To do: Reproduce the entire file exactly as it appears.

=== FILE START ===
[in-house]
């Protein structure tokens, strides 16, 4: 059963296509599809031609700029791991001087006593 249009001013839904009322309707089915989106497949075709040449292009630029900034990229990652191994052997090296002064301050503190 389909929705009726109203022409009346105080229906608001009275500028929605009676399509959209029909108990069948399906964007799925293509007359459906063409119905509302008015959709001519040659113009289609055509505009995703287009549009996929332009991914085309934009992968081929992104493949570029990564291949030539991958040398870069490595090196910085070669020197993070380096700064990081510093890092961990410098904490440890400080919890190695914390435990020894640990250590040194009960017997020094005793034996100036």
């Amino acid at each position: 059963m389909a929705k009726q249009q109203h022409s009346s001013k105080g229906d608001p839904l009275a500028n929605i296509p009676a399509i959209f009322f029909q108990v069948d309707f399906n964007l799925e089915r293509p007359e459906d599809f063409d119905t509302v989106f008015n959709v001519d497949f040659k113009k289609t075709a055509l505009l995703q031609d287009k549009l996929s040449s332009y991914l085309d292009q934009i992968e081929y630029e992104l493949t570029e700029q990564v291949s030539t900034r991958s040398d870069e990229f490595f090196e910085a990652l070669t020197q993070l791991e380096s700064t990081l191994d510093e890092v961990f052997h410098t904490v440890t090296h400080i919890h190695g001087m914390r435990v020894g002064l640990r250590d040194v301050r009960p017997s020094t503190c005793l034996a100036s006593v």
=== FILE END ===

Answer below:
[in-house]
């Protein structure tokens, strides 16, 4: 059963296509599809031609700029791991001087006593 249009001013839904009322309707089915989106497949075709040449292009630029900034990229990652191994052997090296002064301050503190 389909929705009726109203022409009346105080229906608001009275500028929605009676399509959209029909108990069948399906964007799925293509007359459906063409119905509302008015959709001519040659113009289609055509505009995703287009549009996929332009991914085309934009992968081929992104493949570029990564291949030539991958040398870069490595090196910085070669020197993070380096700064990081510093890092961990410098904490440890400080919890190695914390435990020894640990250590040194009960017997020094005793034996100036």
């Amino acid at each position: 059963m389909a929705k009726q249009q109203h022409s009346s001013k105080g229906d608001p839904l009275a500028n929605i296509p009676a399509i959209f009322f029909q108990v069948d309707f399906n964007l799925e089915r293509p007359e459906d599809f063409d119905t509302v989106f008015n959709v001519d497949f040659k113009k289609t075709a055509l505009l995703q031609d287009k549009l996929s040449s332009y991914l085309d292009q934009i992968e081929y630029e992104l493949t570029e700029q990564v291949s030539t900034r991958s040398d870069e990229f490595f090196e910085a990652l070669t020197q993070l791991e380096s700064t990081l191994d510093e890092v961990f052997h410098t904490v440890t090296h400080i919890h190695g001087m914390r435990v020894g002064l640990r250590d040194v301050r009960p017997s020094t503190c005793l034996a100036s006593v």